I love all types of cheesecakes, including non-baked ones. But even more-so the baked ones, I especially relish the thick, yummy, stick-in-your-mouth variety. For a delicious change, here’s an equally tasty, slightly lighter, slightly airier option. It’s still definitely a baked cheesecake – I promise.
Makes: 12 – 15 slices
Time: Topping: 10 – 12 minutes; base: 10 – 12 minutes. Cheesecake: 40 – 45 minutes preparation, 70 – 75 minutes baking, then cooling time.
Level: Not the simplest of bakes, but nothing massively difficult.
Equipment: A 23cm (9”) spring form tin + a pair of “Bake even” bands or similar (see below):
Credits: Adapted from a “Baking Mad” recipe found in Baking Heaven magazine.
Ingredients for the crumble topping
- 110g (3.75oz) plain white flour
- 110g (3.75oz) soft light brown sugar or golden caster
- 1 tsp cinnamon
- 50g (2oz) oats
- pinch of salt
- 60g (2.25oz) butter
- 50g (2oz) demerara sugar (An optional extra for even more sweet crunchiness)
- 1 tsp milk
Ingredients for the base
- 250g (9oz) biscuits (digestives, shortbread or similar. Graham crackers in U.S.)
- 100g (3.5oz) butter
- 50g (2oz) golden syrup
Ingredients for the filling
- 500g (17oz) mascarpone cheese
- 500g (17oz) full fat cream cheese (For an even lighter cheesecake, replace half with 250g Ricotta)
- 120g (4oz) caster sugar
- 2 tbsp Vanilla extract
- 150ml (5fl oz) sour cream
- 4 medium eggs, separated
- 1 or 2 Bramley apples, peeled, cored and sliced (N.B. Unless you use them immediately you’ll need to sprinkle them with lemon juice to avoid them going brown.)
- 1 tsp grated nutmeg
1. If, like me, you want to get the topping made and out of the way, maybe the night before, then here’s what you do. Put the flour, sugar, cinnamon, oats and salt in a large bowl and rub in the butter until you achieve a breadcrumb consistency. Here’s when you can mix in the demerara if you decide to use it. Then stir in the milk. Set this aside or put in the fridge overnight. (You’ll need to bring it out to warm up to room temperature before using it.)
2. The base can also be made ahead. You’ll need to prep. the tin, but there’s a decision to be made first. The choice is whether or not you’ll bake the cheesecake in a water bath. I tend not to, as I once had a messy leakage, probably because the foil I used to wrap the tin was too narrow to fully enclose it. If you’re happy with this method, go for it. I prefer to insulate my tin well instead. First, I butter the inside then I line the interior sides and bottom with baking parchment. When the cheesecake goes in the oven I use two dampened “Bake even” bands around the outside of the tin. It took me a while to believe they work, but I’m now convinced that they do a good job.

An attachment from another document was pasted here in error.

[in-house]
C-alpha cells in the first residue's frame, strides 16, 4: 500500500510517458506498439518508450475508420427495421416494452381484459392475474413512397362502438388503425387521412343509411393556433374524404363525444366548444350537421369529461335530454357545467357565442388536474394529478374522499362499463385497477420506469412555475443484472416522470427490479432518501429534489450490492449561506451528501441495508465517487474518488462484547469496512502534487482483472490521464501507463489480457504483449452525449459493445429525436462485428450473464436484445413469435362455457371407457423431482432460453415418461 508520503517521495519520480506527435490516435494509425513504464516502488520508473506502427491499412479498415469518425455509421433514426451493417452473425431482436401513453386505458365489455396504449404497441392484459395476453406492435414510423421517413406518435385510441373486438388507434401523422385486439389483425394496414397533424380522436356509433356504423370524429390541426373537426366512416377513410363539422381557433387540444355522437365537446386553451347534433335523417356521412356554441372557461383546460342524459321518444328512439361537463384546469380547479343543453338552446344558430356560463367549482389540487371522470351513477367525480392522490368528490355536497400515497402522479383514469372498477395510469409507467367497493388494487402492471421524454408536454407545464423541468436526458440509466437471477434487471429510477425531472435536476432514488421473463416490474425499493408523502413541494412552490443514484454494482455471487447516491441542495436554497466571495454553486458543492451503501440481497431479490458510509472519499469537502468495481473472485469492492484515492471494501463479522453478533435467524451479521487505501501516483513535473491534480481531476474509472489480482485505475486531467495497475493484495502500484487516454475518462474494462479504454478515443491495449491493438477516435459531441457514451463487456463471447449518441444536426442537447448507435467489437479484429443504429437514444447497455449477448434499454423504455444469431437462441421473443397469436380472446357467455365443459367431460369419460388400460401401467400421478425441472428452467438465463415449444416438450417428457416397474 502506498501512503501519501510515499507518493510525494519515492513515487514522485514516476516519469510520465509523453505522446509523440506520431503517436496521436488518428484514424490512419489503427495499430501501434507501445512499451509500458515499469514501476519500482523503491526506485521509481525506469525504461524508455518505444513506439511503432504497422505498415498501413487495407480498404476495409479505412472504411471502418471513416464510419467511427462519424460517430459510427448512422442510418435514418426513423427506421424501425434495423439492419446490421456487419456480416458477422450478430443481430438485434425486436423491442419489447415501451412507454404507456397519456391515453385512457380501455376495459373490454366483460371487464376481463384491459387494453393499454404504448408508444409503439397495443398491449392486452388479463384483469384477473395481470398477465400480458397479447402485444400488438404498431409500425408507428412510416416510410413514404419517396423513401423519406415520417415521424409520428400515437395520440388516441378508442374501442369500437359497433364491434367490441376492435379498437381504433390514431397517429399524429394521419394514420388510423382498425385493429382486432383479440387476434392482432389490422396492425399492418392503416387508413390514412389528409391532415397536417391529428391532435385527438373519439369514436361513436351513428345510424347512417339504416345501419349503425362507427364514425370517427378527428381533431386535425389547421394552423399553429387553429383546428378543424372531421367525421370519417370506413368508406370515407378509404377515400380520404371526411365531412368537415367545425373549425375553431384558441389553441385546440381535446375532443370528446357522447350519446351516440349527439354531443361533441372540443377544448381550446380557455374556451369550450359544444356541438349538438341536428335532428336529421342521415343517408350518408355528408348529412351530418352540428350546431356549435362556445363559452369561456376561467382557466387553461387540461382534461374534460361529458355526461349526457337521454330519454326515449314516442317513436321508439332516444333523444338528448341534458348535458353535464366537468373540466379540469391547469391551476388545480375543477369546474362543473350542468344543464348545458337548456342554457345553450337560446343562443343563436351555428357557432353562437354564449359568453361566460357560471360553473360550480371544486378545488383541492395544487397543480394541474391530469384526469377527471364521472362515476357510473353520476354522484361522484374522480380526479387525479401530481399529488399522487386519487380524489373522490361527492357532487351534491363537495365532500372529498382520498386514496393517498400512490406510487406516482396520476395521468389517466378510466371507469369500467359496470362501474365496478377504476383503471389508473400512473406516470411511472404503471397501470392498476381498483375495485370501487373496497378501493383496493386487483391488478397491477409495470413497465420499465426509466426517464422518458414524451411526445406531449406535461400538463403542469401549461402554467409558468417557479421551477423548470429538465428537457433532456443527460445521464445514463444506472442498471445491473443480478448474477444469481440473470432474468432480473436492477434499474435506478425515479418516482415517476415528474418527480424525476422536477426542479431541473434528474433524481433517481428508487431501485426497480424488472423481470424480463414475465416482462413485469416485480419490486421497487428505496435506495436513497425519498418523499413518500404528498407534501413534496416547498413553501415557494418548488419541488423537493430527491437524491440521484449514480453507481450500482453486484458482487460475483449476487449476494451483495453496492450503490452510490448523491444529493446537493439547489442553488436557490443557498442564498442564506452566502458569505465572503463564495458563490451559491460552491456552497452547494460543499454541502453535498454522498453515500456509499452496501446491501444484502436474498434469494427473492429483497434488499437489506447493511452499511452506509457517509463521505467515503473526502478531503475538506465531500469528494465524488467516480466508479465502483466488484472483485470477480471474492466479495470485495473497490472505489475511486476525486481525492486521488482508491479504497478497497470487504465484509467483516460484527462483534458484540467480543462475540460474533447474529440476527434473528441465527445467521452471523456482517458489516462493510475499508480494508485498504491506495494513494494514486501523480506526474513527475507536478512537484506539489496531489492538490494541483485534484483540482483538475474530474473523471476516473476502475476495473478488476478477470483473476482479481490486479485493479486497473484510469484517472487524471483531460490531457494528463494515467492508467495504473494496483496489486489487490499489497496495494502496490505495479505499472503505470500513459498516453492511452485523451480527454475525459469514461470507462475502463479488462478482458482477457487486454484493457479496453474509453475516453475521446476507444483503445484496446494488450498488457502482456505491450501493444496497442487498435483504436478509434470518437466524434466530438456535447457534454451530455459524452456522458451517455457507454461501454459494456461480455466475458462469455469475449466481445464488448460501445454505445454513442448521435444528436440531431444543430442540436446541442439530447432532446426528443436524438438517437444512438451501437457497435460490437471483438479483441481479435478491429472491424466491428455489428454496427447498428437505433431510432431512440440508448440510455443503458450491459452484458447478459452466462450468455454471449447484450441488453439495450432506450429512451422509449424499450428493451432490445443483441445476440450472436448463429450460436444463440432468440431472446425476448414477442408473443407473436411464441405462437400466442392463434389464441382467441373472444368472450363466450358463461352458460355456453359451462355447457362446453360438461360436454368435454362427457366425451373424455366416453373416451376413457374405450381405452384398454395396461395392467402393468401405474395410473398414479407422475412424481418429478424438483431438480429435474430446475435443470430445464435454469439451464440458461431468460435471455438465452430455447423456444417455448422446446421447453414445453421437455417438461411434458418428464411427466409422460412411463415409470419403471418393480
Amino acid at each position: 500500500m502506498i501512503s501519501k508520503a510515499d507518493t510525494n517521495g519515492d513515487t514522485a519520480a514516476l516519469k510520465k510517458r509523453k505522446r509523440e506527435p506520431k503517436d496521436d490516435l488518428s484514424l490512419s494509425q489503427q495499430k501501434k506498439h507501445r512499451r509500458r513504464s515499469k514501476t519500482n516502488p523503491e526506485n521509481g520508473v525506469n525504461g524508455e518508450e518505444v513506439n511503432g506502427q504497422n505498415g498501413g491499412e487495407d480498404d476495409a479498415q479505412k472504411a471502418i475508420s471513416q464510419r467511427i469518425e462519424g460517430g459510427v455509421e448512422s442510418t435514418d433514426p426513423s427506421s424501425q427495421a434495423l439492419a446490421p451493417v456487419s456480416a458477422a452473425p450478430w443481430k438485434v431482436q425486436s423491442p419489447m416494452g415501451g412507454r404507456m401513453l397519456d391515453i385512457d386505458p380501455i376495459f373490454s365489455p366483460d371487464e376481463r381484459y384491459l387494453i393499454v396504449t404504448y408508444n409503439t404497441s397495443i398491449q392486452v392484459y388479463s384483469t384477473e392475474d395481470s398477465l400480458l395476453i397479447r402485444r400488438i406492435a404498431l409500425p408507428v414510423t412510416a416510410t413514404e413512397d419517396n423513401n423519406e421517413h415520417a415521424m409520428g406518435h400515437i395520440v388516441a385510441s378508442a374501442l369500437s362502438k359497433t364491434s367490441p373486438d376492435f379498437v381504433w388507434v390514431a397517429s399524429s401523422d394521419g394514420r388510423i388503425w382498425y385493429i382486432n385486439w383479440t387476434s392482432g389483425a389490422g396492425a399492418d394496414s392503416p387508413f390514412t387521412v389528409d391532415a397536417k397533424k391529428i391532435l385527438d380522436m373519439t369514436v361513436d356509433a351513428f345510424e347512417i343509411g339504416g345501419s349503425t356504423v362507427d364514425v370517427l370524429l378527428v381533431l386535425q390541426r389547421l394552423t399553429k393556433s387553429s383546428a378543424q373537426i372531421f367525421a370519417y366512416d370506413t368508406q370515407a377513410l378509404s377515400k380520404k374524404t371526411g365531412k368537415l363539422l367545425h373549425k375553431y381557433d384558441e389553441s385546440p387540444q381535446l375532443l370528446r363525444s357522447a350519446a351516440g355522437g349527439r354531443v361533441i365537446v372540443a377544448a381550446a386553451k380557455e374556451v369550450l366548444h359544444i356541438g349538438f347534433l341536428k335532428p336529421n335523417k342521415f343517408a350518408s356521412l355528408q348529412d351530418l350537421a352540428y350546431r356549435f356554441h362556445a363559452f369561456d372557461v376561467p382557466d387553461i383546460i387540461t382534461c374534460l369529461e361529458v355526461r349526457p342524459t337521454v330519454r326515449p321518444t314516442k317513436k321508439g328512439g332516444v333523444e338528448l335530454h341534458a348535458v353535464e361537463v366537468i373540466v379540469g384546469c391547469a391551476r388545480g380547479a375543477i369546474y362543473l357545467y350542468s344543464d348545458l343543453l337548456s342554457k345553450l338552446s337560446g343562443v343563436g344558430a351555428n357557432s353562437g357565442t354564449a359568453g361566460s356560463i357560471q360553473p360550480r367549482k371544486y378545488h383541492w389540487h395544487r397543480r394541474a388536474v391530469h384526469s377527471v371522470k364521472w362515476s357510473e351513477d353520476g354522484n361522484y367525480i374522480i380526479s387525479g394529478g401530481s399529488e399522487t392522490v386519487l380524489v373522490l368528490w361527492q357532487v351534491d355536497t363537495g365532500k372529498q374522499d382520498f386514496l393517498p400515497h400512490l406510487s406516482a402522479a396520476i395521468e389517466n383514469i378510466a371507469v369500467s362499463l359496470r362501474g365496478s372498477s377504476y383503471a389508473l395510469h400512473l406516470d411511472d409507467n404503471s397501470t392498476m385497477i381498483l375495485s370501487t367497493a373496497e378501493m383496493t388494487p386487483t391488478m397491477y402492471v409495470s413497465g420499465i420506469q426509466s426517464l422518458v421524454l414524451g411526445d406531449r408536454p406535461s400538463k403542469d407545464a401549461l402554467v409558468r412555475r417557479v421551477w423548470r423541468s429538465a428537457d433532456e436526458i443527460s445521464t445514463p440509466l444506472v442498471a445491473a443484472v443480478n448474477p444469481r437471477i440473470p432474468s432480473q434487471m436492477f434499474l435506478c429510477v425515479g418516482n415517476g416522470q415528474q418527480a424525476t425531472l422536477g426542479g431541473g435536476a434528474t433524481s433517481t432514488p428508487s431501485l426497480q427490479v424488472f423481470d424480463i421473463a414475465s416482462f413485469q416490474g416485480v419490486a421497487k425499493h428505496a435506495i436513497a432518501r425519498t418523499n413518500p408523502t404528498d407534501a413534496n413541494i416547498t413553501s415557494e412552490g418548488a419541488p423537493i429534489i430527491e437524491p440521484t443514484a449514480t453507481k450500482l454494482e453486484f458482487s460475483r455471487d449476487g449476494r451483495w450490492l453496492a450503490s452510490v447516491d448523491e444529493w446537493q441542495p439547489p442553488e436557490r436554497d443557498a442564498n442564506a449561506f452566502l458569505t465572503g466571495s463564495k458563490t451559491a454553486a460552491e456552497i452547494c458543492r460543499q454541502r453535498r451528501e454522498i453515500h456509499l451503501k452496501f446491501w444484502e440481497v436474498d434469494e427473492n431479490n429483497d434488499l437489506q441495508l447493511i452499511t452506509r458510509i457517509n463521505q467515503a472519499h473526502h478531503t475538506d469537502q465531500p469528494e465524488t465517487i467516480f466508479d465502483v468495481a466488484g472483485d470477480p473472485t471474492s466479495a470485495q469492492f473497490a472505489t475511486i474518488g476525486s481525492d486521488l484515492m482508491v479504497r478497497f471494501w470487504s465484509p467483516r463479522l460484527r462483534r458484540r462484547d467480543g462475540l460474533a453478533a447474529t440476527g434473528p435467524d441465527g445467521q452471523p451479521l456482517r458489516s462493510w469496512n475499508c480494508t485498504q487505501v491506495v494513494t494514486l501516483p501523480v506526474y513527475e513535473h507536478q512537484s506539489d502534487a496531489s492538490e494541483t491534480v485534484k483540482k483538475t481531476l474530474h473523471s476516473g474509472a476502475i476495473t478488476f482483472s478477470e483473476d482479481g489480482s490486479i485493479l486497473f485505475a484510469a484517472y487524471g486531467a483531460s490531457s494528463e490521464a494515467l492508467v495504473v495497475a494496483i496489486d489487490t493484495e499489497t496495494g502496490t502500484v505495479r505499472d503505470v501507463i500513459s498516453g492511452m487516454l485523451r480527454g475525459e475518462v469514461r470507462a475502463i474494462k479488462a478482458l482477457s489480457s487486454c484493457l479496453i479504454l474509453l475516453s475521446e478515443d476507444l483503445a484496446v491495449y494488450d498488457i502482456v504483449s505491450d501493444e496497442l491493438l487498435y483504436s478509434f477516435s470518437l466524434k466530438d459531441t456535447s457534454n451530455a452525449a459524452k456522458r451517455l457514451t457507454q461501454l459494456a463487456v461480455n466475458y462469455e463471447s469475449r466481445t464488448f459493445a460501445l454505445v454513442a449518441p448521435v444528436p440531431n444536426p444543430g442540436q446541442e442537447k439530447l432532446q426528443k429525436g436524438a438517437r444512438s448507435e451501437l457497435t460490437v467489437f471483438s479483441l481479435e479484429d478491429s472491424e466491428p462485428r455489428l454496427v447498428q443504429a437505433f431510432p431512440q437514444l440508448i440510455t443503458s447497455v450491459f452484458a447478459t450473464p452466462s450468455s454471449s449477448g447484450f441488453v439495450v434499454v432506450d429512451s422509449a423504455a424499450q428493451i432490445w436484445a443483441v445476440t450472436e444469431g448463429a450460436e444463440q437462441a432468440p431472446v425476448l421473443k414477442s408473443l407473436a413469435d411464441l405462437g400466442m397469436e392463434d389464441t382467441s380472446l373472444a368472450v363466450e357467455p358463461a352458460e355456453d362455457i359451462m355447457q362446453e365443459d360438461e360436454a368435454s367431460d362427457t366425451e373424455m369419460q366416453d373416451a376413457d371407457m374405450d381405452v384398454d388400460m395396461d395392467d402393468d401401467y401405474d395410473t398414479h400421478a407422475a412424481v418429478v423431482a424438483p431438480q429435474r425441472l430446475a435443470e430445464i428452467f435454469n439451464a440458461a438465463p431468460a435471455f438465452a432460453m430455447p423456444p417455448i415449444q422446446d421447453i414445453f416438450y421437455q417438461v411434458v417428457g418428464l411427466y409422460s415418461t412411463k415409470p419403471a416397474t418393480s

3. Crush the biscuits finely either in a bag, bashed with a rolling pin, or whizz in a food processor. (I have a Kenwood mini-food processor which is a terrific piece of kit.) Melt the butter and golden syrup in a saucepan. Mix all these together, fully coating the biscuits, then spread into the prepared tin and press down well. Leave in the fridge until needed.
4. OK – sorry it’s a bit of a long-winded recipe, but now for the filling. Yes, the actual cheesecake. First, turn the oven on to 180C/ Fan 160C/ 350F/ Gas 4 and make sure all the ingredients are at room temperature.
5. Separate the eggs if you haven’t already done so. Whisk the whites in a clean bowl until they reach soft peak stage.
6. Beat together the mascarpone, cream cheese, caster sugar, vanilla extract and sour cream. Stop as soon as the mixture is smooth and creamy, to avoid overbeating. Add the egg yolks, one at a time, mixing between each one. Then fold in the whisked egg whites. You should have a lovely creamy mixture that’s light and airy.
7. Spoon about a third of the mixture onto the biscuit base, spreading it evenly, then add a layer of sliced apples and sprinkle with nutmeg. Spoon the rest of the cheesecake mixture over the apples.
8. If you’re using the water bath method you need to wrap the tin in kitchen foil and fill a suitable vessel with water so that it reaches halfway up the tin. Otherwise, wrap the tins in wet “Bake even” bands. Bake the cheesecake for 30 minutes.
9. After 30 minutes, carefully open the oven door and sprinkle the topping over the cheesecake and bake for another 40 – 45 minutes. There should still be a bit of a wobble to the cheesecake when baked.
10. Turn the oven off. (Remove cheesecake from the water bath, if using, and take off the foil.) The cheesecake needs to be in the oven for a further 2 hours with the oven door slightly ajar. Finally, remove it and leave to cool completely. You could serve it immediately*, but if possible, place it in the fridge for a few hours or overnight.
*Don’t forget to remove the circle of parchment paper under the cake. (I still forget occasionally – maybe it’s an “age” thing) It might come off more easily after the cheesecake has set in the fridge for a while.)
N.B. In case you were wondering, this recipe is not sponsored by Wilton (the company that makes Bake Even bands).
I hope you enjoy making (and eating) this lovely cheesecake. If you want to see more cheesecake recipes click here. Two of my especial favourites are my Chocolate and Orange Cheesecake and my White Chocolate Blueberry Cheesecake.